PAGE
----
Three Horrifying Acts by Debt Collectors: Why Federal Law Says “That’s Legal”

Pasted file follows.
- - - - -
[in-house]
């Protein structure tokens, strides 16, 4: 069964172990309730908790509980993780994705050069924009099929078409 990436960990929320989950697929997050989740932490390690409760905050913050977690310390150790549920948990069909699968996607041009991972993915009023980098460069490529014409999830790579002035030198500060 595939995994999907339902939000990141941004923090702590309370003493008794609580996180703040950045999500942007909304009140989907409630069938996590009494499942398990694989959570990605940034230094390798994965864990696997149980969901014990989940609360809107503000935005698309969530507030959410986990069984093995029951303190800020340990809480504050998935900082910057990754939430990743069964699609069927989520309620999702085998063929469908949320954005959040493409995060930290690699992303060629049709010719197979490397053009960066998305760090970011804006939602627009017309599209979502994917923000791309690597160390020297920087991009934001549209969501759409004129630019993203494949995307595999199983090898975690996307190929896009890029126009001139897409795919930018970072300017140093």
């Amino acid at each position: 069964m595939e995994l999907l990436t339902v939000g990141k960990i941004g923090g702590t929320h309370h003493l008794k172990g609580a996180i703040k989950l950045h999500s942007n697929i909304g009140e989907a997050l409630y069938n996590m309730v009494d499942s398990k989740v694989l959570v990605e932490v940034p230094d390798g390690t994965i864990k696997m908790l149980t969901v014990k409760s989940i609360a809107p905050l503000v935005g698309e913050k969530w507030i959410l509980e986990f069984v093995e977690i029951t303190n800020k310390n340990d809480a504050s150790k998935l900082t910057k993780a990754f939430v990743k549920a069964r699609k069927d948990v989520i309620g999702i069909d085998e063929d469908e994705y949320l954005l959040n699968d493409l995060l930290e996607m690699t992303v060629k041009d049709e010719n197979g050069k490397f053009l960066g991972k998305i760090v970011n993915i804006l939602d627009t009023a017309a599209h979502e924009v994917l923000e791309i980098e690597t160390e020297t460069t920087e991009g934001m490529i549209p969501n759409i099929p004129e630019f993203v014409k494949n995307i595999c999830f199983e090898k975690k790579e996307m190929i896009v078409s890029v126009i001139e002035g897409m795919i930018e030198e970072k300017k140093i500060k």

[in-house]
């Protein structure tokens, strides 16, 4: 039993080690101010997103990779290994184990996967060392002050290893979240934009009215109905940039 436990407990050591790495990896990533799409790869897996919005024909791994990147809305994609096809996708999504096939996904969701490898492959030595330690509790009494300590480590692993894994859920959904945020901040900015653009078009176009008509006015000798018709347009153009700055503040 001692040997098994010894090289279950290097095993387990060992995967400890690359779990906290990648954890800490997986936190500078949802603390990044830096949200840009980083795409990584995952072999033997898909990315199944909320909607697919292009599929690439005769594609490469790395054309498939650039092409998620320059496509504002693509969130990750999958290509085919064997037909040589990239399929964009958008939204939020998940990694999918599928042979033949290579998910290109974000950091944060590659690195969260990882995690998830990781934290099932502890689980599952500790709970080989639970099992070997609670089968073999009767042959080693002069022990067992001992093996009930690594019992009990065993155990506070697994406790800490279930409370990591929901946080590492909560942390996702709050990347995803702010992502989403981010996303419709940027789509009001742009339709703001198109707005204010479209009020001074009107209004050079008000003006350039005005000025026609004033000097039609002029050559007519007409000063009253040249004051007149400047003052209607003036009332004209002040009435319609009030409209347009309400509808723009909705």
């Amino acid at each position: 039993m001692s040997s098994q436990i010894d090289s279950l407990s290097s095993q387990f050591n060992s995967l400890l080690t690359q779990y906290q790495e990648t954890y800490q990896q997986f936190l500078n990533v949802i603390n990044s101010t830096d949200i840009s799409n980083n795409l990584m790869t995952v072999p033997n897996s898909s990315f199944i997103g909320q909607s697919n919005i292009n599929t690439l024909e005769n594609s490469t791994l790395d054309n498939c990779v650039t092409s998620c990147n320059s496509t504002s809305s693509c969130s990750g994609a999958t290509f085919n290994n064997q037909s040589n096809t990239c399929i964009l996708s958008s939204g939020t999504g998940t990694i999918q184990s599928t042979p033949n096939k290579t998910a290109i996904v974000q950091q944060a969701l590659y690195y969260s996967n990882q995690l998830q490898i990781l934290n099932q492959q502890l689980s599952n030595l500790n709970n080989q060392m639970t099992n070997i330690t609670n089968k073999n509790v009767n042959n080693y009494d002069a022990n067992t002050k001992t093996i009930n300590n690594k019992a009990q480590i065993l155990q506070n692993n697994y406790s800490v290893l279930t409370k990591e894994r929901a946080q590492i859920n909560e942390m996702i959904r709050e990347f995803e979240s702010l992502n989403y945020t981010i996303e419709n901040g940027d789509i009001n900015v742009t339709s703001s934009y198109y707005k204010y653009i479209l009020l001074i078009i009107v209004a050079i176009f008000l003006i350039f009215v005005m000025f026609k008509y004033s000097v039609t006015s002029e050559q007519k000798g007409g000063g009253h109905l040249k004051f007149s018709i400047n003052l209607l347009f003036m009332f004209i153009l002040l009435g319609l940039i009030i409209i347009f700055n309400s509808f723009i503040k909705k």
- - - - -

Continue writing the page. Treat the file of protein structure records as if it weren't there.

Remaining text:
I graduated college in 2007 when the economy had just nosed-dived its way into what is now known by some as “The Great Recession”. Prospects weren’t very high for a recent college grad, but credit-card bills were; and they were growing every day. Like many of my contemporaries, I fell into a trap that had been set for me on my first day of school. “Sign here for a new credit card and a free t-shirt”. Six months after graduation, the t-shirt was long gone and the credit cards were maxed out. The onslaught of credit collection techniques had just begun, and the pressure began to rise.I was lucky because that dark period of my life did not last as long as it does for some. I managed to get my debt paid back in a few years and was only forced to endure a few of the many unscrupulous tactics employed by debt collectors trying to inspire payment. But I have heard (and witnessed) unbelievable stories of harassment and wrongdoing that have left me wondering why debt collectors are allowed to act so unreasonably without recourse. And, as it turns out, I am not the only one. Minnesota Senator Al Franken has proposed (for a second time) a bill that would fill some gaping holes in the FDCPA and provide additional protection for debtors. Senator Franken has listed three specifically atrocious debt collection tactics that the new law—called the “End Debt Collector Abuse Act of 2012”—would protect against. And while it’s unlikely that Senator Franken’s new bill will pass the Senate, it is just as important that we as individuals are informed about the type of acts this law is intended to protect against. 1. Harassment of patients and their families while they are in the hospital: It’s hard to believe that a hospital would employ someone to wait for people to be wheeled out of the operating room and then harass the patient about how they will be paying their bill. Well, hard to believe or not, certain medical collection agencies are using this technique to surprise and corner unsuspecting patients. The idea that a debt collector is allowed to harass individuals who are in their most vulnerable moments of life is scary, and honestly just downright wrong. But hospitals, just like many types of creditors, have a long history of collection abuses. Here in the State of Florida, the legislature thought it necessary to pass additional consumer protections from debt collections. The FCCPA adds additional protections from the traditional abuses that medical debt collection agencies use. If you suspect that you are the victim of improper collections techniques by a medical provider, call the Dolman Law Group for a free evaluation. 2. Failure to disclose the expiration of a debt: The law provides protections for debt holders in the form of formal legal proceedings. A creditor has a certain period of time (varies depending on the jurisdiction) to file a formal lawsuit against a debtor who defaults on a loan. Once that time period has ended, the creditor has no legal recourse if the debt is not collected (unless the debt is taken subject to a mortgage or other lien). This time period is referred to as a statute of limitations. Certain collection agencies have taken to purchasing these old, unenforceable debts for a fraction of the original value and then attempting to collect on them without disclosing the status of the old debt. Uninformed consumers are then harassed and pressured into paying debts that the law bars recovery on. This practice is disingenuous and misrepresentative. The law usually protects individuals for inducing another person’s reliance on a misrepresentation…and Senator Franken believe that concept should apply to debt collectors as well. 3. Jail-time and other legal actions against debtors If harassing people in the hospital isn’t unbelievable enough, how about the idea that people in this country are still being arrested in certain jurisdictions for failure to pay on a debt. To this day, certain states allow debt collectors to seek arrest warrants for people who just can’t pay their bills. We’ve all heard that the law targets impoverished individuals, and this is undeniable proof. What’s ironic, is that the FDCPA protects debts from threats of incarceration or other legal action as a tactic by debt collectors. But that doesn’t infringe on certain states’ ability to actually arrest them. What Senator Franken’s law proves is that knowledge of what protections you have varies according to where you live. It’s important that you are informed of your rights. At the Dolman Law Group, we ensure that our clients do not face the various forms of harassment employed by collection agencies. If you’re hurt in an accident, call us now to protect your rights. We will protect you from harassment and ensure that your debts are treated appropriately by the collection agencies. Dolman Law Group is a Clearwater creditor harassment and consumer justice law firm.